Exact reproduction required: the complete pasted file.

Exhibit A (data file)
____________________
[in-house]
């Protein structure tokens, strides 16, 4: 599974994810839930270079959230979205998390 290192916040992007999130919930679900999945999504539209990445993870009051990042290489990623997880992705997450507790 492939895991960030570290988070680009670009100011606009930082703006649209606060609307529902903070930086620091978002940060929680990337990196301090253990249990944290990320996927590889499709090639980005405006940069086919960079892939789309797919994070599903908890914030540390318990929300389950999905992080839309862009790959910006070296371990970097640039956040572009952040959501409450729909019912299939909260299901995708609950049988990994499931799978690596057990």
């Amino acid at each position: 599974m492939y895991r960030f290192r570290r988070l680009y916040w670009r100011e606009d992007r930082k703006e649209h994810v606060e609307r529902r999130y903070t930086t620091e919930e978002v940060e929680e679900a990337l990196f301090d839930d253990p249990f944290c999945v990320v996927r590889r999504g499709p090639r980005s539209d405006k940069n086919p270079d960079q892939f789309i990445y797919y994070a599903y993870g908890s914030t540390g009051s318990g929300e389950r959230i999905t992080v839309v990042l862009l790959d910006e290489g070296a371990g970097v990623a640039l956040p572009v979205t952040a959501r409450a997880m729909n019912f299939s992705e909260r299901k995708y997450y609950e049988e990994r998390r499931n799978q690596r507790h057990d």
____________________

[in-house]
């Protein structure tokens, strides 16, 4: 599974994810839930270079959230979205998390 290192916040992007999130919930679900999945999504539209990445993870009051990042290489990623997880992705997450507790 492939895991960030570290988070680009670009100011606009930082703006649209606060609307529902903070930086620091978002940060929680990337990196301090253990249990944290990320996927590889499709090639980005405006940069086919960079892939789309797919994070599903908890914030540390318990929300389950999905992080839309862009790959910006070296371990970097640039956040572009952040959501409450729909019912299939909260299901995708609950049988990994499931799978690596057990």
């Amino acid at each position: 599974m492939y895991r960030f290192r570290r988070l680009y916040w670009r100011e606009d992007r930082k703006e649209h994810v606060e609307r529902r999130y903070t930086t620091e919930e978002v940060e929680e679900a990337l990196f301090d839930d253990p249990f944290c999945v990320v996927r590889r999504g499709p090639r980005s539209d405006k940069n086919p270079d960079q892939f789309i990445y797919y994070a599903y993870g908890s914030t540390g009051s318990g929300e389950r959230i999905t992080v839309v990042l862009l790959d910006e290489g070296a371990g970097v990623a640039l956040p572009v979205t952040a959501r409450a997880m729909n019912f299939s992705e909260r299901k995708y997450y609950e049988e990994r998390r499931n799978q690596r507790h057990d």